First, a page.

Graduate Degree Type
Dr. Eric Snyder
Dr. James Dunn
Dr. Stephanie Ogren
Dr. Tim Evans
River restoration is the dominant field of applied water resources management in the United States. Ecological improvement should be the goal of all river restorations, though many restoration projects fail to produce positive results due to limited scope or inadequate assessment methodologies. Pre-restoration, biotic data is essential for such projects as it can be paired with post-restoration data to gauge ecological outcomes. A major restoration effort is now underway in Michigan's longest river, the Grand River, where it flows through downtown Grand Rapids. The primary restoration measures will occur in-stream at local scale. We conducted a pre- restoration survey for the downtown reach of the Grand River with concomitant survey of a control reach using benthic macroinvertebrates. We predicted that the control reach would have higher ecological integrity than the downtown reach based on prior assessments. We found the downtown reach to have a high percentage of dipterans (39% vs. 3% in the control), and a high percentage of Hydropsychinae (83% of the total Trichoptera vs. 23% in the control). A dominance of dipterans and/or Hydropsychinae often points to impairment. We predict that the Grand River restoration is unlikely to improve macroinvertebrate community metrics without addressing general out-of-channel/upstream sources of impairment.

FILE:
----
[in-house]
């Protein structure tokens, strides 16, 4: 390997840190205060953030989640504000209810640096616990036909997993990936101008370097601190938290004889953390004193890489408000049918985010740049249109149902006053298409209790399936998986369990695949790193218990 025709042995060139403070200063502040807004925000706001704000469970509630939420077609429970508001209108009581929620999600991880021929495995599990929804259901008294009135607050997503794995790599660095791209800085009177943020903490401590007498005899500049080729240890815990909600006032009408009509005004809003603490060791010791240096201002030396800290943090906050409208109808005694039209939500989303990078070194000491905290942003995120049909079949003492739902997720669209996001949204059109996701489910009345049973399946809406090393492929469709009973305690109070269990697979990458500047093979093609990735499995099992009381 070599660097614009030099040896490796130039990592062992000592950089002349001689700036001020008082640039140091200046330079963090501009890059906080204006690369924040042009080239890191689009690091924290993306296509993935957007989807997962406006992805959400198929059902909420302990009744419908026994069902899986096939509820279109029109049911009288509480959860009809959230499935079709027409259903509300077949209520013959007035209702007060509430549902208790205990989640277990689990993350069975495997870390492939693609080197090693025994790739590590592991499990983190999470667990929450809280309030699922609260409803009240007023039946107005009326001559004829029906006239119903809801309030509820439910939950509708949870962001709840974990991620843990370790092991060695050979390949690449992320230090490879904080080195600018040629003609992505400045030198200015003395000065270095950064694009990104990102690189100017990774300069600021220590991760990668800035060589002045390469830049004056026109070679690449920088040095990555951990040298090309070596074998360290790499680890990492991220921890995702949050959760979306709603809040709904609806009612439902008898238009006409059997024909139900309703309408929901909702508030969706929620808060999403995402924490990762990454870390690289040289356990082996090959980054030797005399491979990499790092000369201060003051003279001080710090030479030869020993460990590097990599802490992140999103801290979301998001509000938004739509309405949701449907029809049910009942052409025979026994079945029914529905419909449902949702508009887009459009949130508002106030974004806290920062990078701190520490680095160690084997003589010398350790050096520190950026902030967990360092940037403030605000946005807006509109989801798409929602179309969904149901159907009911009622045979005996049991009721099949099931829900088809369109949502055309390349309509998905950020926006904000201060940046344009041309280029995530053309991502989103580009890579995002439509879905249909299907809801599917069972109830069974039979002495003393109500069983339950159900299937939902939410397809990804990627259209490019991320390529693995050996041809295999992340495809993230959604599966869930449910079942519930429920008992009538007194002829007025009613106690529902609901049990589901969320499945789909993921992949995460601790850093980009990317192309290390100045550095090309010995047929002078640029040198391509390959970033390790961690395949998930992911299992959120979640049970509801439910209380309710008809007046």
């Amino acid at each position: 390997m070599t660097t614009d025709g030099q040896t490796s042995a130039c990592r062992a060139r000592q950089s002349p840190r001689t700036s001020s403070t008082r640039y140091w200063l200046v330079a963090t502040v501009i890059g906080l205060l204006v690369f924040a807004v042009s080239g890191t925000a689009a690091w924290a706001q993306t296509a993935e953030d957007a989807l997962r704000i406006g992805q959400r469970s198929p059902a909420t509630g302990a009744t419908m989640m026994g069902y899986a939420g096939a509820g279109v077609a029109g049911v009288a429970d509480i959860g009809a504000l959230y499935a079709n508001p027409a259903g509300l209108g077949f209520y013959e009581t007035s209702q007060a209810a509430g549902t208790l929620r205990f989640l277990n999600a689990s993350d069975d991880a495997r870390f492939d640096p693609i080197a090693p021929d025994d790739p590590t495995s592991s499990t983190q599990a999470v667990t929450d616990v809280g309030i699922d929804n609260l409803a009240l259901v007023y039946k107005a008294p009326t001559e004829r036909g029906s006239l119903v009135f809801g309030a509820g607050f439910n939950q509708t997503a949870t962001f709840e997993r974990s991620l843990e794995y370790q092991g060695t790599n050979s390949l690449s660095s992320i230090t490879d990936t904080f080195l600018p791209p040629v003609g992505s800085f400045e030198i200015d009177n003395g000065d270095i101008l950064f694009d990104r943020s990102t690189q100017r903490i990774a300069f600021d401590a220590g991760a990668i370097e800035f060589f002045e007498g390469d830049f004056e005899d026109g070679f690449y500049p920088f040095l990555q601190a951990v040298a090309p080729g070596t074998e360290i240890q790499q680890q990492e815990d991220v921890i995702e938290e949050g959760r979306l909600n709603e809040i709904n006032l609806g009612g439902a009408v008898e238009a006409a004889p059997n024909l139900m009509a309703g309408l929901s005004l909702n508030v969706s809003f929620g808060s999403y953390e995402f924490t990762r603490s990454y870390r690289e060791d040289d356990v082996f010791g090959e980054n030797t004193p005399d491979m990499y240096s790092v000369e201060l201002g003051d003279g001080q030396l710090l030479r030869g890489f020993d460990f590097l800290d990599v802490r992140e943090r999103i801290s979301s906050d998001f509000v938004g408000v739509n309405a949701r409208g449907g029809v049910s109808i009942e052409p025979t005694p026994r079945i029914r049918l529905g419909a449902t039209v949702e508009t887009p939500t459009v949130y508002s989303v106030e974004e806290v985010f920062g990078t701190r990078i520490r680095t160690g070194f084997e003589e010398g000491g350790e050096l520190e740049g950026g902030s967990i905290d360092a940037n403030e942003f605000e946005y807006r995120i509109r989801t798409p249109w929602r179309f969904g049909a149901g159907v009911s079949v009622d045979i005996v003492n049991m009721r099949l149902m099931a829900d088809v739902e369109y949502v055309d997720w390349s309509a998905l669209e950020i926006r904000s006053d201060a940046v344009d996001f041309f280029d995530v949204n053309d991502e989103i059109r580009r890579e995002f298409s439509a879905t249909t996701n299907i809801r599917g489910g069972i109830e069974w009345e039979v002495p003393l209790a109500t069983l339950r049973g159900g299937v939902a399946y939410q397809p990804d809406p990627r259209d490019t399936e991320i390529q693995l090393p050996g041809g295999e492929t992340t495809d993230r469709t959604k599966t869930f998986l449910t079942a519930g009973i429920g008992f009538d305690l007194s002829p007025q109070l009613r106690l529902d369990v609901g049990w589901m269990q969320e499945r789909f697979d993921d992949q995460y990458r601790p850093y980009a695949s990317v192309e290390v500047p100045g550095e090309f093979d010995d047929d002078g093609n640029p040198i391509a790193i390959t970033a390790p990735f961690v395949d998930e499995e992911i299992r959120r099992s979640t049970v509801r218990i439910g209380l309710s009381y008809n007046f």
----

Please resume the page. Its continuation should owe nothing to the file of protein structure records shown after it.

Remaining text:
Bain, Matthew L., "Benthic Macroinvertebrate Pre-assessment of a Proposed Restoration in the Grand River, Grand Rapids, MI, USA" (2022). Masters Theses. 1083.
Available for download on Wednesday, February 14, 2024